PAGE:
Advertising
Advertising

Published on February 22, 2021

6 Proven Ways To Improve Your Intellectual Wellness

6 Proven Ways To Improve Your Intellectual Wellness

The mind, the body, and the spirit are universally recognized as the three main pillars of personal wellness. Similar to the way that a tripod balances itself on three legs, each pillar of wellness requires an equal amount of attention and support for you to achieve optimal balance in life. With that being said—and in my humble opinion—the mind is the most vital pillar of them all since it serves as the central processing center for all of our actions and all of our beliefs.

Similar to space exploration, no matter how much you learn about yourself, you may only be scratching the surface of your mental limits. And it seems that the more that we learn, the further we want to go. Either way, the pursuit of knowledge and understanding keeps us moving forward, constantly searching for greater substance and meaning in our lives—no matter where we come from, no matter our age.

Intellectual wellness essentially refers to having an educated and insightful understanding of our ever-changing surroundings. It suggests that we should be open-minded about learning new concepts and trying new experiences that have the potential to improve our perception of ourselves and our decision-making processes.

No matter how much we may like things just the way they are, the world is constantly in motion and change is an inevitable part of the human experience. Intellectual wellness emphasizes the importance of being able to adapt to our surroundings as it works to integrate our mind, body, and spirit in harmony.

Here are 6 proven ways to improve your intellectual wellness:

Advertising

1. Read a Book

“One glance at a book and you hear the voice of another person, perhaps someone dead for 1000 years. To read is to voyage through time.”—Carl Sagan

Reading is like having a train ticket to go anywhere in the world at any time in history and learn almost everything that you ever wanted to know about anyone or anything that ever existed from an almost infinite number of perspectives. Furthermore, reading at a young age has been proven to significantly increase vocabulary in adulthood, which in turn has been shown to directly correlate to higher socioeconomic advancement through increased opportunity.[1]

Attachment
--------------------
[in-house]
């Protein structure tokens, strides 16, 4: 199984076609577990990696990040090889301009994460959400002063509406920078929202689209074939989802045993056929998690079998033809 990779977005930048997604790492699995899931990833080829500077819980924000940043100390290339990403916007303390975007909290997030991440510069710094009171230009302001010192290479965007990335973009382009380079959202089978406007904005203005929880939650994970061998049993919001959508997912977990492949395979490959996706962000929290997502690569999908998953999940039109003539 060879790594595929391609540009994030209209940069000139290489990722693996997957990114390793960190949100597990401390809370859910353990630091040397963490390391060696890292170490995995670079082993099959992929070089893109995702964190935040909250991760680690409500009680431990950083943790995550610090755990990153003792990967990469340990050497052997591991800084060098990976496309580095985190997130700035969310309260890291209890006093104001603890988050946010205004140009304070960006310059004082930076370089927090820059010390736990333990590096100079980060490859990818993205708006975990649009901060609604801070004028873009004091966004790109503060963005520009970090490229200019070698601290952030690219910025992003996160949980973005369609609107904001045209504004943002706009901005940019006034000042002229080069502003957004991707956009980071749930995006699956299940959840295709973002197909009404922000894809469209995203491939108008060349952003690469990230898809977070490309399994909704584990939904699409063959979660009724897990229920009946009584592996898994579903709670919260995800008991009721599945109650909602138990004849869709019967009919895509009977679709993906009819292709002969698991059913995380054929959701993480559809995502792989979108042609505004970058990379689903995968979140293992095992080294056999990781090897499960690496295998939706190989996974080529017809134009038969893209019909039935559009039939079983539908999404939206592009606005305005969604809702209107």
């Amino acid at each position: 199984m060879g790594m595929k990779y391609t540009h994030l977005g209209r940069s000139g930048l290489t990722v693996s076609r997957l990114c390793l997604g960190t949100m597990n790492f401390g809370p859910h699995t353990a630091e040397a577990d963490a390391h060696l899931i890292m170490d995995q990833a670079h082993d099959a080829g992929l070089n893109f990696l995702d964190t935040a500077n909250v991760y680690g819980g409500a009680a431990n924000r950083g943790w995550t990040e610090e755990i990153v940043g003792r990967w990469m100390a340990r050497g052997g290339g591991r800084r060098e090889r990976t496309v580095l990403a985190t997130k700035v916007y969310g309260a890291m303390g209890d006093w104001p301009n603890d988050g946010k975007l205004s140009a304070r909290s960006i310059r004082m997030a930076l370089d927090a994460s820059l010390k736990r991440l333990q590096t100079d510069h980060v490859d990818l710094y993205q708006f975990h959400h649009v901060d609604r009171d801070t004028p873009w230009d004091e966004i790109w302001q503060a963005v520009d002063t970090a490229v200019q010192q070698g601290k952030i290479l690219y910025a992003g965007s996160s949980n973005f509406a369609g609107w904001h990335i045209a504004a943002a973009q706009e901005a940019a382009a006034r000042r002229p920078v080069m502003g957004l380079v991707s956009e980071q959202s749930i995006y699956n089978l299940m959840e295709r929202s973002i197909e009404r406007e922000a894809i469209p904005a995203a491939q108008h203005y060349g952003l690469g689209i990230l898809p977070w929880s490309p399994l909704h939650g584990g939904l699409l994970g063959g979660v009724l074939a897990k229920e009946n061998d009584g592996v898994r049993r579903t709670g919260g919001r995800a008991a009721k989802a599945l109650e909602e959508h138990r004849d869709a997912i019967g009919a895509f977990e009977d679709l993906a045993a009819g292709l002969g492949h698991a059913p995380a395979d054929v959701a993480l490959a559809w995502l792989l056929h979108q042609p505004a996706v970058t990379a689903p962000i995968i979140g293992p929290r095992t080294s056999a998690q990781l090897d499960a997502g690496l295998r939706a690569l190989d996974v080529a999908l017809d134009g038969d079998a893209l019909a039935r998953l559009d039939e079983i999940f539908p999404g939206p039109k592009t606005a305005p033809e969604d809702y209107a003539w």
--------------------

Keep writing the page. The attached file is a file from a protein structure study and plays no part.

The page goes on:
Additionally, reading not only challenges you to stay focused on the words that you see but also on the context in which those words are intended to be interpreted. Therefore, reading can actually help increase your comprehension skills, strengthen your attention span, while simultaneously expanding your global perspective on any given subject.

2. Go Back to School

You are never too old to learn something new. However, if your schedule is anything like mine, I know that you probably feel as though you may not have any more head-space, nor room on your to-do list to go back to school any time soon. Nevertheless, this may be the perfect time to challenge yourself intellectually and do exactly that, especially now, while the world begins to recover from the pandemic.

Your mind is similar to a muscle, without exercising it regularly, it can lose its strength, as well as its form. As a matter of fact, studies have shown that people who are intellectually stimulated at work experience greater job satisfaction and ultimately live happier lives.[2]

Advertising

If you are feeling burned out, uninspired, financially displaced, or just ready to try something new, this may be an ideal time to learn a new craft, skill, or even a foreign language. Distance learning programs, for example, are offered by colleges and universities from all over the world. Almost anyone with a laptop and internet access now has the ability to go back to school to either become more proficient in a subject that they have already studied or learn more about a subject that they have always wanted to learn without ever having to leave the comfort of home.

3. Grow Your Career Path

“Find a job you enjoy doing, and you will never have to work a day in your life.”—Mark Twain

As you learn more about the world around you through reading and education on your intellectual wellness journey, your career path will probably broaden as you gain greater insight. Whether you are making a fortune in the stock market or just making a living in retail, you may have been thinking about making a career change or at least exploring an alternate route along your current professional path.

Nevertheless, rather than running out and making a major career change today, perhaps start by trying to figure out exactly what type of work will give you the greatest sense of professional satisfaction. Carefully consider your personal interests, current skill set, financial expectations, as well as both your emotional and physical strengths and limitations.